Hooked on Heroin: Beating addiction

By Matt Porter

October 29, 2013 Updated Oct 29, 2013 at 6:09 PM EST

Binghamton, NY (WBNG Binghamton). An addict stands before judge William Pelella, and instead of pleading his case, he tells a story.

But rather than the pitfalls and plight, he tells of his success finding a job.

Another addcits comes up and tells him how she stayed clean for the last week.

One by one, each person stands and takes questions from the judge on their week, their work on their addiction, and their goals for next week.

They're not all happy stories.

In drug court as it's called, defendants aren't looking for a way out of jail, but a way up in life.

"What drug court tries to do is make sure they don't come back into the system," Pelella said.

Arrests have more than doubled in the last two years for Heroin, leaving more people facing charges.

The Binghamton drug court is an option for drug addicts who want to get clean.

And it's an opportunity for judges to do more than simply lock up an offender.

"Unlike normal court there's much more conversation between the judge and the defendant," Pelella said.

The court is one of 86 in New York, and more than 1,300 in the United States.

It's a collaboration of lawyers, doctors, and social workers.

"You care about them working on their recovery," Pelella said.

Besides drug tests and treatment, defendants join self-help groups like Alcoholics Anonymous or Narcotics Anonymous.

The court provides help finding work and educational opportunities for qualified candidates.

Addicts must regularly come to court for a check in.

In the beginning they come once a week, and as they advance, they come in less frequently.

One former addict and graduate said it was the first time he felt he had a support network that could take him all the way through.

"So you feel comfortable when things aren't going good, to express yourself to them," he said.

The program takes at least one year with three stages.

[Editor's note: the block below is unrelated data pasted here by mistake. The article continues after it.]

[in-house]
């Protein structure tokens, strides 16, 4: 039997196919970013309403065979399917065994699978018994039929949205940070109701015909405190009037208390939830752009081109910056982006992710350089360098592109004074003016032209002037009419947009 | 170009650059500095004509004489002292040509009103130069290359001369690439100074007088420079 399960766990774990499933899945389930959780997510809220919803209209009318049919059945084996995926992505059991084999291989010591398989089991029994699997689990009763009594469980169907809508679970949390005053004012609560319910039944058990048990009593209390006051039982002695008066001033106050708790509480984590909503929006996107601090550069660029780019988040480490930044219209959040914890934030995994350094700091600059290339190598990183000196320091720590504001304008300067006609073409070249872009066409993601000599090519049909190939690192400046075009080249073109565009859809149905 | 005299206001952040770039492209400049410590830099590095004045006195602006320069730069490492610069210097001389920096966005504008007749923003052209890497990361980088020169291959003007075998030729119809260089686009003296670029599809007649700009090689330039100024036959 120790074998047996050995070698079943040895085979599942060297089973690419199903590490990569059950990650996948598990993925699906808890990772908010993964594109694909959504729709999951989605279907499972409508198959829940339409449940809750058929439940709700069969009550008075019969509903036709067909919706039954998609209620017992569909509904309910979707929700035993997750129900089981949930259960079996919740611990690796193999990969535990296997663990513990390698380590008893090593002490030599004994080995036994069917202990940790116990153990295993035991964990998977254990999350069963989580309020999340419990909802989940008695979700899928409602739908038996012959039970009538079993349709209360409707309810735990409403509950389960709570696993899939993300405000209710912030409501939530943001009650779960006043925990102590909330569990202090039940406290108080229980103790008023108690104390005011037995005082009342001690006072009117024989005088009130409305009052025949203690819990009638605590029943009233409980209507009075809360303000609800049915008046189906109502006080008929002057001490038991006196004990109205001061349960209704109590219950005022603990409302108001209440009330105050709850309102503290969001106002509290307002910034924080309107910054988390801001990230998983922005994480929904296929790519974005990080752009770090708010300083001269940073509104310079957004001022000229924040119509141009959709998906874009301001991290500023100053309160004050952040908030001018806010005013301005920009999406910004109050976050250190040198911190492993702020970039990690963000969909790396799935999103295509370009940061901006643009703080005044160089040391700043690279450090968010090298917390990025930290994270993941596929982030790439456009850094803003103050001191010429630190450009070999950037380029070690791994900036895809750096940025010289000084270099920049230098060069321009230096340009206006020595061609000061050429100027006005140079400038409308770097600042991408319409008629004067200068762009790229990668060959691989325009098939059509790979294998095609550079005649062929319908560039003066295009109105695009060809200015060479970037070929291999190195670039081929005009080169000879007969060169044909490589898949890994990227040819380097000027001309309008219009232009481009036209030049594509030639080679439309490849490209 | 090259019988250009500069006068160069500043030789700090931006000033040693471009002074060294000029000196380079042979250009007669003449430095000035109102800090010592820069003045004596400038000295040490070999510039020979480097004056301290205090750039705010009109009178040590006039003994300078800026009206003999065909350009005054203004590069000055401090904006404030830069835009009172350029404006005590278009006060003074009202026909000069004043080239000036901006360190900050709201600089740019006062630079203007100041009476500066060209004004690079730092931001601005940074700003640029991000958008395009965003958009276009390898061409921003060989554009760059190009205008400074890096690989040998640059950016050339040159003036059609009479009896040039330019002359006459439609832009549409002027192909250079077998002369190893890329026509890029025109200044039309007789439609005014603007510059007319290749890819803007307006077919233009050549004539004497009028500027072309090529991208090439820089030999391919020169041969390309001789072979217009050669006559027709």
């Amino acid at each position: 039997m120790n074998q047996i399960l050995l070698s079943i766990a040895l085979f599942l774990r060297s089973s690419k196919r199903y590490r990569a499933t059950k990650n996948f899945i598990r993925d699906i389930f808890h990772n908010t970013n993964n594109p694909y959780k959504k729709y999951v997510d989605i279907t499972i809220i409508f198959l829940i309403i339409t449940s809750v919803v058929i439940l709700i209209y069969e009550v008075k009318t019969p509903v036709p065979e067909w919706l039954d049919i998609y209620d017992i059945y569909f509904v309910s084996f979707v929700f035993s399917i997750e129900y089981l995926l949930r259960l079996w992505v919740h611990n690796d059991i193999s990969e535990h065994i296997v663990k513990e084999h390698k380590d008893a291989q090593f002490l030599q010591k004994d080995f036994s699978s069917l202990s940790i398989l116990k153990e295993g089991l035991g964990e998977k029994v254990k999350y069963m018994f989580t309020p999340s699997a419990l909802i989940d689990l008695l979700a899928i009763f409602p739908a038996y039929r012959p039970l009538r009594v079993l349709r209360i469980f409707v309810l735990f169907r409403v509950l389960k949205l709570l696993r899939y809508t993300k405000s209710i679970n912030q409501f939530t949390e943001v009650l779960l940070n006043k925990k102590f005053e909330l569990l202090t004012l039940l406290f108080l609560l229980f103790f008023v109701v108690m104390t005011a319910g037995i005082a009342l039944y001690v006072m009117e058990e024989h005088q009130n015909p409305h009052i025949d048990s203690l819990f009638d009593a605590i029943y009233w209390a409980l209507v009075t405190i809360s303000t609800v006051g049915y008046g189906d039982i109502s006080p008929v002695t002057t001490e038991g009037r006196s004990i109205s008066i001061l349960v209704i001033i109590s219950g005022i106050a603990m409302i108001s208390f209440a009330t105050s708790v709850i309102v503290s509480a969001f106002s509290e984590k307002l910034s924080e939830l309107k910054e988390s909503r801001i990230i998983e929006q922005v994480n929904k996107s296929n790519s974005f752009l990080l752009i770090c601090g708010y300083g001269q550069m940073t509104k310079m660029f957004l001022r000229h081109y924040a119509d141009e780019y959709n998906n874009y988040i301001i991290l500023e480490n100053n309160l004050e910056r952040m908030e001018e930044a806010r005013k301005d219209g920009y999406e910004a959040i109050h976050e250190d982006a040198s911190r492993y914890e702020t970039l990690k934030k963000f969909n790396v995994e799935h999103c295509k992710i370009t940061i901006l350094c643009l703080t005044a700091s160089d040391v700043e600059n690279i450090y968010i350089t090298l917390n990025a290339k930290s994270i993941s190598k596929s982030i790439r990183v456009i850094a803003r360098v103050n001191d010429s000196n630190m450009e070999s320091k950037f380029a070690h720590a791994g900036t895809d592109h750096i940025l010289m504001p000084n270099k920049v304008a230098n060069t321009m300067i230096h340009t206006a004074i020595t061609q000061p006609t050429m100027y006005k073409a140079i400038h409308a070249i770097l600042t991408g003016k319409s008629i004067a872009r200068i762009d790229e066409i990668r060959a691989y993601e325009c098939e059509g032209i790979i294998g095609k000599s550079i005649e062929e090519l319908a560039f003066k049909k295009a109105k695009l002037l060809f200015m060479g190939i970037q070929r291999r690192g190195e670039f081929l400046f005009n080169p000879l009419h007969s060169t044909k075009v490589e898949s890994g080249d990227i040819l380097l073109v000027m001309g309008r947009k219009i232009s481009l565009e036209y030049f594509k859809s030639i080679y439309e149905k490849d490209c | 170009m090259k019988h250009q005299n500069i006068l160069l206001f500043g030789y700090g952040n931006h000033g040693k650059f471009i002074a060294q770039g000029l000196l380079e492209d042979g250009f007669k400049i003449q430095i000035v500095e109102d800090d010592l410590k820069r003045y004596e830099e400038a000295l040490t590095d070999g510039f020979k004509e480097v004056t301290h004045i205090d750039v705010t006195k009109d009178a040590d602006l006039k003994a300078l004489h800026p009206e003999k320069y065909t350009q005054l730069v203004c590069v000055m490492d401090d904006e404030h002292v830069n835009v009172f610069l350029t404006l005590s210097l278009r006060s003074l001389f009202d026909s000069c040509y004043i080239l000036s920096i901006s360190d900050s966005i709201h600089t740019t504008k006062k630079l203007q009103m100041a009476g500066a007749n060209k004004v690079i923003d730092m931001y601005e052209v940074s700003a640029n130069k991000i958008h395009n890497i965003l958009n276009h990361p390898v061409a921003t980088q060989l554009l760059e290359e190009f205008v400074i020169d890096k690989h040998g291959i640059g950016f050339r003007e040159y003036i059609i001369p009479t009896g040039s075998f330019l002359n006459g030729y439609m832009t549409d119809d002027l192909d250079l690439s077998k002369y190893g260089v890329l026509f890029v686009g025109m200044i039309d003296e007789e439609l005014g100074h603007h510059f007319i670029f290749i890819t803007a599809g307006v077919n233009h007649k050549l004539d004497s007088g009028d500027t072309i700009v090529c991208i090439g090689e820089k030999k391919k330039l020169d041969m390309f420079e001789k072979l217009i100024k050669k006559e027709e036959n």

Curfews and other rules are enforced strictly.

If a participant breaks the rules, they are held responsible by writing essays about their mistake and often providing community service.

If they can't keep the rules, they fail the program and end up back in jail.

Graduates say you can't fool the judge or any of the members of drug court.

"They've seen all of that," one graduate said. "You can't manipulate or work your way around their rules."

Only non-violent offenders qualify to be in drug court. Broome County Public Defender Jay Wilber said it's not for everybody.

"It's tough because it needs to be tough," he said.

But for those ready to change, Wilber said the court is a life saver.

"This is the only option my clients have that is working," he said.

Judge Pelella said each person they can get clean and working means one less expense on the county and the community.

"It puts a productive person into our community," Pelella said. "And that's the beauty and the purpose of drug court."

Some offenders question the year long "sentence" of drug court versus a few weeks or month in jail.

But graduates tell them drug court is always the quicker path.

"Drug court is a short cut to a happy life," a graduate said. "You don't have to be stuck in this addiction the rest of your life until you overdose and die or go to jail for the rest of your life. There's hope for change and a new way of life."

A 2013 study of the New York drug court system found that 1 in 2 people who entered drug court graduate within four years.

The report from the Urban Institute Justice Policy Center showed the re-arrest rate on average was at least 10 percent lower for those who went through the program than those who didn't.

(This is part two of a two-part series on Heroin addiction in the Southern Tier)